The powerful stock market rally touched off after Donald J. Trump’s electoral victory may still have legs. Financial stocks in particular may have room to run, even if the president-elect’s ambitious policy proposals end up rejected or diluted before reaching his desk.

Months before the election, fund managers like Lisa Welch, who leads the team responsible for the John Hancock Regional Bank Fund, faced a cloudy picture of the U.S. financial sector. “People were talking about going into negative interest rates several months ago,” Welch says. “There was no belief that this sector was going to end up performing well.”

Since the election, U.S. equities have surged, with indexes like the Dow and the S&P 500 rising more than 6%. During this period, the S&P 500 enjoyed the biggest one-month rally since its inception, while the Dow flirted with the historic 20,000 mark.

To a large extent, financial stocks have led the rally—the iShares Financials ETF and the Financials Select Sector SPDR Fund both ended the last quarter of 2016 with a rise of almost 18%, while the Vanguard Financials ETF enjoyed a 20% increase. In the same period, the SPDR S&P Bank ETF (KBE) and the SPDR S&P Regional Banking ETF (KRE) each posted returns of more than 30%.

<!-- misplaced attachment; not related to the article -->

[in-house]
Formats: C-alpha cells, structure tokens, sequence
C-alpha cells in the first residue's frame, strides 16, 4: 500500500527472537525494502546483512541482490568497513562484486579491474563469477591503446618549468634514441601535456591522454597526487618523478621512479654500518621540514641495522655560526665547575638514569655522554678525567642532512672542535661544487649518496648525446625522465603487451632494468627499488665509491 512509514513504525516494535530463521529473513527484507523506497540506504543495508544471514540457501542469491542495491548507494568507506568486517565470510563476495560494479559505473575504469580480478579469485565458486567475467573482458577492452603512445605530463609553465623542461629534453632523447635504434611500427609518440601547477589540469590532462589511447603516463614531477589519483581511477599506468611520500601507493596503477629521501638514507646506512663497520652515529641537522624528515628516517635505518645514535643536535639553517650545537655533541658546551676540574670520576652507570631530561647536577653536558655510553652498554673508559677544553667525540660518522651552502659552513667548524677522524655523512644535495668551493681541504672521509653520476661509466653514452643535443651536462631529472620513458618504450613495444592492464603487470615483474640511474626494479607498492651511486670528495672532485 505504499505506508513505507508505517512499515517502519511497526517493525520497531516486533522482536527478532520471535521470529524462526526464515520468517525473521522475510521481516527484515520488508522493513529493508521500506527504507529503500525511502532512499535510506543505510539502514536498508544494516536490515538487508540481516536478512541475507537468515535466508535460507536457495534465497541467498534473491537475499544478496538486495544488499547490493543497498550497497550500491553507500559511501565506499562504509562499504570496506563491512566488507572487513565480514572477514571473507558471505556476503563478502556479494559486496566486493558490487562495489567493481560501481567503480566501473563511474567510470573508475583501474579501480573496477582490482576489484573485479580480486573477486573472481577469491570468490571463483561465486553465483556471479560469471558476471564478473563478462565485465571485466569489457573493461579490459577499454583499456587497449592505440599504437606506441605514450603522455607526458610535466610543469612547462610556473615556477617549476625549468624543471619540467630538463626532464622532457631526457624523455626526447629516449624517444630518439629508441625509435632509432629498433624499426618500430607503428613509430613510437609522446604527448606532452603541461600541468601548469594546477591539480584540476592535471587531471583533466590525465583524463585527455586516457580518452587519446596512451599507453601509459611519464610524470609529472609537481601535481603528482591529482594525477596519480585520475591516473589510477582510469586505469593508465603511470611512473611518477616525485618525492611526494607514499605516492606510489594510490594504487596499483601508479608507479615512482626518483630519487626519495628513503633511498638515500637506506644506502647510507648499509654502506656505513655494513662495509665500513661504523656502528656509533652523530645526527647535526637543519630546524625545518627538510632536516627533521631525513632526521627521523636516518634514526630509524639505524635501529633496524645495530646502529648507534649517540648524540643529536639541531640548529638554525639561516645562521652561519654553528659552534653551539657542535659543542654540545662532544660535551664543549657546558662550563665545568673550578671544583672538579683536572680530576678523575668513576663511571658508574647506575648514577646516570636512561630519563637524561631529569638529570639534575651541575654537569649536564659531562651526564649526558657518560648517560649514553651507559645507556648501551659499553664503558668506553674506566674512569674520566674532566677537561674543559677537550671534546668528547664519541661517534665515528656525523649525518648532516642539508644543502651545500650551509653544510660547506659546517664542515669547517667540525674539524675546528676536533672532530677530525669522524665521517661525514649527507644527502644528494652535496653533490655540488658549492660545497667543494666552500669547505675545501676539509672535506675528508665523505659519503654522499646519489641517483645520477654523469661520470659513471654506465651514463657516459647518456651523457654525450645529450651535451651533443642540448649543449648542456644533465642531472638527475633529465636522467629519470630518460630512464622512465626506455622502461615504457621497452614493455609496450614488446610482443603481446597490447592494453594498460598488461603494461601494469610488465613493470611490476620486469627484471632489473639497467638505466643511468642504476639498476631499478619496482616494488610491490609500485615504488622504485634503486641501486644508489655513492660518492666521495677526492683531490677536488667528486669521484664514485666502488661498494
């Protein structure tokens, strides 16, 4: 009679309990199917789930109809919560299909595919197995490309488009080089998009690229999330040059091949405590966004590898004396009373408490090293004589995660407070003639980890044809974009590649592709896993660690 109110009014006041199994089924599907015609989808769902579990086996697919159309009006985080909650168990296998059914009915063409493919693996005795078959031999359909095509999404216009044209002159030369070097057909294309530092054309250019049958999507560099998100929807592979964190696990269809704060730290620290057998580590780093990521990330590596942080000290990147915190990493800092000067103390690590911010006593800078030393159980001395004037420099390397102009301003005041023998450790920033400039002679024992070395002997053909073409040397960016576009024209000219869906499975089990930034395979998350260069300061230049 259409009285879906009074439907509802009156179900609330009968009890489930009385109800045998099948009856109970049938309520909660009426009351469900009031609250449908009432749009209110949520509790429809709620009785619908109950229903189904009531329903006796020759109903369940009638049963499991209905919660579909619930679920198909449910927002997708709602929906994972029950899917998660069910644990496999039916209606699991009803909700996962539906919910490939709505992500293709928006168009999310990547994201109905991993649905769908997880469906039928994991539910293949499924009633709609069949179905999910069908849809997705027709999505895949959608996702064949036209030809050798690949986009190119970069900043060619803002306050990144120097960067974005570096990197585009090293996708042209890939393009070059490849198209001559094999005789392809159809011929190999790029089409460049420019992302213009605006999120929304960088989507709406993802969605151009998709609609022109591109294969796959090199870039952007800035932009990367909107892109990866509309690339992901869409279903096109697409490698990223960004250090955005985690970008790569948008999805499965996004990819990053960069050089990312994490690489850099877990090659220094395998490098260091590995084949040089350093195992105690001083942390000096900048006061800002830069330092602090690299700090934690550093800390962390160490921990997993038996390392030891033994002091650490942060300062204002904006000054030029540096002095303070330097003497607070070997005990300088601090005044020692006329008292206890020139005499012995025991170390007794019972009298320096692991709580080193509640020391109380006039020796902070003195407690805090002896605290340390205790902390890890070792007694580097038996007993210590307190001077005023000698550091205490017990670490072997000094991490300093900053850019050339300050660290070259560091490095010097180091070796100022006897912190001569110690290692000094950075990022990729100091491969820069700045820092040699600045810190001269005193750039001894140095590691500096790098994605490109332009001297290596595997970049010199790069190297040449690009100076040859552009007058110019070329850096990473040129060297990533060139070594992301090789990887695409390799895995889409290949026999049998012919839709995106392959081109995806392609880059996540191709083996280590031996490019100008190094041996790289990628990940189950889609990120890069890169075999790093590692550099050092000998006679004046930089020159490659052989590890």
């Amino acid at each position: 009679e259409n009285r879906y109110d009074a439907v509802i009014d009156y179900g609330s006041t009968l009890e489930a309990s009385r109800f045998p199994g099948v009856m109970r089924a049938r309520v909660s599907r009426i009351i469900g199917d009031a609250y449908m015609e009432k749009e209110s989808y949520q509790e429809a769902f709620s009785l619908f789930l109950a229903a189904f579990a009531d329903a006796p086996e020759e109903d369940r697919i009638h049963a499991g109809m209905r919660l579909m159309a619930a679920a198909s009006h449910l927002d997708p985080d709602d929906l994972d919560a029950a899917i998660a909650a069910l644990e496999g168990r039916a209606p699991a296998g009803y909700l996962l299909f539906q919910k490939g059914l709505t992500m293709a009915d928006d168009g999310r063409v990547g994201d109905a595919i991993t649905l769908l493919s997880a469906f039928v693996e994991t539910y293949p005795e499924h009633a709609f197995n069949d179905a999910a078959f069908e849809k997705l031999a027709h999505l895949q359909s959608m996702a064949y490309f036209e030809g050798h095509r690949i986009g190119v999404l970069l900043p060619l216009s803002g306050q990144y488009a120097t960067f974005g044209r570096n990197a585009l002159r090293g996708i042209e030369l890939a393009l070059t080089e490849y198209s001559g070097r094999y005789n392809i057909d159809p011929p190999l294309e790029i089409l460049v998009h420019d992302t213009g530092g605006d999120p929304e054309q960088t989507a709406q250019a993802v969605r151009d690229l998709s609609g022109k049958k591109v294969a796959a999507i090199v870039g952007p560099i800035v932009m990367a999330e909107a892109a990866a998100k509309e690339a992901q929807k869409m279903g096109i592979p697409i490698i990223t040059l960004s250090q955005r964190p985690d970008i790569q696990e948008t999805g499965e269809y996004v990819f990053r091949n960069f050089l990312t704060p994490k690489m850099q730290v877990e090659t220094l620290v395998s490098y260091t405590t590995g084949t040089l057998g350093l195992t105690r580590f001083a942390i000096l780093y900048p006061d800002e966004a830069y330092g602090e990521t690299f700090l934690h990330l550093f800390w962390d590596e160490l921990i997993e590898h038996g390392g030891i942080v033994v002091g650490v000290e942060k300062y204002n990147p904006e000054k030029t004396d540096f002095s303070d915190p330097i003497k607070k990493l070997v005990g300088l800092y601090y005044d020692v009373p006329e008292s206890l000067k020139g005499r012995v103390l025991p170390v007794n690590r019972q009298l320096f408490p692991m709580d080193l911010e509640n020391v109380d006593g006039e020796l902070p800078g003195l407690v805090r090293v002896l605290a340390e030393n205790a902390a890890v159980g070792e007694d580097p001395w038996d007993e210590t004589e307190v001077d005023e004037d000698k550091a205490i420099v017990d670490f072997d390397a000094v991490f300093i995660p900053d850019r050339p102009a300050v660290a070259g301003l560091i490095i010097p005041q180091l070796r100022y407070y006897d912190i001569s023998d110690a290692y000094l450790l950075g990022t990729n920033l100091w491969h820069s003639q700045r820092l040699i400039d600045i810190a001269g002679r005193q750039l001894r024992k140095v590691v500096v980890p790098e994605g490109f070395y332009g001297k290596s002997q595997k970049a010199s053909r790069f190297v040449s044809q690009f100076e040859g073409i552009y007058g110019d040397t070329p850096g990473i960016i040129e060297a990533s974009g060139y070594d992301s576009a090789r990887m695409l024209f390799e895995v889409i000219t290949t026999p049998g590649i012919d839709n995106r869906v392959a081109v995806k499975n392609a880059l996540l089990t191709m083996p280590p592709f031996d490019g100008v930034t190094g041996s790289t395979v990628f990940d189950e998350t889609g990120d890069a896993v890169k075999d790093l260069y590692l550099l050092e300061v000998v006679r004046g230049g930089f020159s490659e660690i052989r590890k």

The $1.5 Billion John Hancock Regional Bank Fund
(FRBAX) was well positioned to take advantage of the run. As its name suggests, the fund invests most of its assets in regional banks and lending companies. As of January 6, it posted a three-month return of 30.1%. Over the longer term, the fund has returned 11.48% over the past three years and 20.28% over the past five. Its top holdings include JPMorgan Chase, U.S. Bancorp, SunTrust and PNC Financial Services Group.

“We’re buy-and-hold investors; we try to invest for a long time,” Welch says. “We look for relative value in good companies, and we think that our process has led to outperformance.”

Managing a bank fund is also advantageous in a rising rate environment, adds Welch.